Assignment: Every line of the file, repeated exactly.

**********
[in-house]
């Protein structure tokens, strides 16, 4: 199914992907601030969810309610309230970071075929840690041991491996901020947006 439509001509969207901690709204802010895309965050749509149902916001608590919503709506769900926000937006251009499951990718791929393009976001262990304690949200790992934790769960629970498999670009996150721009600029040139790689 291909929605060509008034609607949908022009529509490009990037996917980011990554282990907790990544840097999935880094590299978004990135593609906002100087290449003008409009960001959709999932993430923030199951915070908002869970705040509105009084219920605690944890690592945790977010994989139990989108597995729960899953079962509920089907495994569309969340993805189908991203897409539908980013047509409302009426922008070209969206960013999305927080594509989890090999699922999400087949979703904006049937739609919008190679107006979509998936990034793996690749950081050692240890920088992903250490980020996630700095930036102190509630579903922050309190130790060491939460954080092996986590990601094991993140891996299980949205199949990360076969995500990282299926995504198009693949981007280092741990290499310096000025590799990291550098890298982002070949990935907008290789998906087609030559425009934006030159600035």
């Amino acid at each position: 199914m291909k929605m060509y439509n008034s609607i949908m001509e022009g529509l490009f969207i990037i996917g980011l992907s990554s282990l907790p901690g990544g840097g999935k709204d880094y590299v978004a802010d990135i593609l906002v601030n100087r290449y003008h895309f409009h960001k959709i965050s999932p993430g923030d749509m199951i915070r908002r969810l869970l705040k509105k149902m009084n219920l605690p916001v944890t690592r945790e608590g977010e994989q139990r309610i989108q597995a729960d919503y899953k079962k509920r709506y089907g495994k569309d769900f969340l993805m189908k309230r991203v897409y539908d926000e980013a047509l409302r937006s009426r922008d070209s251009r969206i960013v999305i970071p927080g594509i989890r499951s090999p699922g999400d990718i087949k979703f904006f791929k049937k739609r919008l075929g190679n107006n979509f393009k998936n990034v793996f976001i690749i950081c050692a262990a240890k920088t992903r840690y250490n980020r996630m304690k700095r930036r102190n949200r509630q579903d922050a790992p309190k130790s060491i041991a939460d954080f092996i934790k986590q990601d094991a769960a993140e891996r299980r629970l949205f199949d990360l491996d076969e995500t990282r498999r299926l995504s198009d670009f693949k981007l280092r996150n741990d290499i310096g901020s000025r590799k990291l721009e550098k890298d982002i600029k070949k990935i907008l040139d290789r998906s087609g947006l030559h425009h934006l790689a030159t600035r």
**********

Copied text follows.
[in-house]
């Protein structure tokens, strides 16, 4: 199914992907601030969810309610309230970071075929840690041991491996901020947006 439509001509969207901690709204802010895309965050749509149902916001608590919503709506769900926000937006251009499951990718791929393009976001262990304690949200790992934790769960629970498999670009996150721009600029040139790689 291909929605060509008034609607949908022009529509490009990037996917980011990554282990907790990544840097999935880094590299978004990135593609906002100087290449003008409009960001959709999932993430923030199951915070908002869970705040509105009084219920605690944890690592945790977010994989139990989108597995729960899953079962509920089907495994569309969340993805189908991203897409539908980013047509409302009426922008070209969206960013999305927080594509989890090999699922999400087949979703904006049937739609919008190679107006979509998936990034793996690749950081050692240890920088992903250490980020996630700095930036102190509630579903922050309190130790060491939460954080092996986590990601094991993140891996299980949205199949990360076969995500990282299926995504198009693949981007280092741990290499310096000025590799990291550098890298982002070949990935907008290789998906087609030559425009934006030159600035």
């Amino acid at each position: 199914m291909k929605m060509y439509n008034s609607i949908m001509e022009g529509l490009f969207i990037i996917g980011l992907s990554s282990l907790p901690g990544g840097g999935k709204d880094y590299v978004a802010d990135i593609l906002v601030n100087r290449y003008h895309f409009h960001k959709i965050s999932p993430g923030d749509m199951i915070r908002r969810l869970l705040k509105k149902m009084n219920l605690p916001v944890t690592r945790e608590g977010e994989q139990r309610i989108q597995a729960d919503y899953k079962k509920r709506y089907g495994k569309d769900f969340l993805m189908k309230r991203v897409y539908d926000e980013a047509l409302r937006s009426r922008d070209s251009r969206i960013v999305i970071p927080g594509i989890r499951s090999p699922g999400d990718i087949k979703f904006f791929k049937k739609r919008l075929g190679n107006n979509f393009k998936n990034v793996f976001i690749i950081c050692a262990a240890k920088t992903r840690y250490n980020r996630m304690k700095r930036r102190n949200r509630q579903d922050a790992p309190k130790s060491i041991a939460d954080f092996i934790k986590q990601d094991a769960a993140e891996r299980r629970l949205f199949d990360l491996d076969e995500t990282r498999r299926l995504s198009d670009f693949k981007l280092r996150n741990d290499i310096g901020s000025r590799k990291l721009e550098k890298d982002i600029k070949k990935i907008l040139d290789r998906s087609g947006l030559h425009h934006l790689a030159t600035r």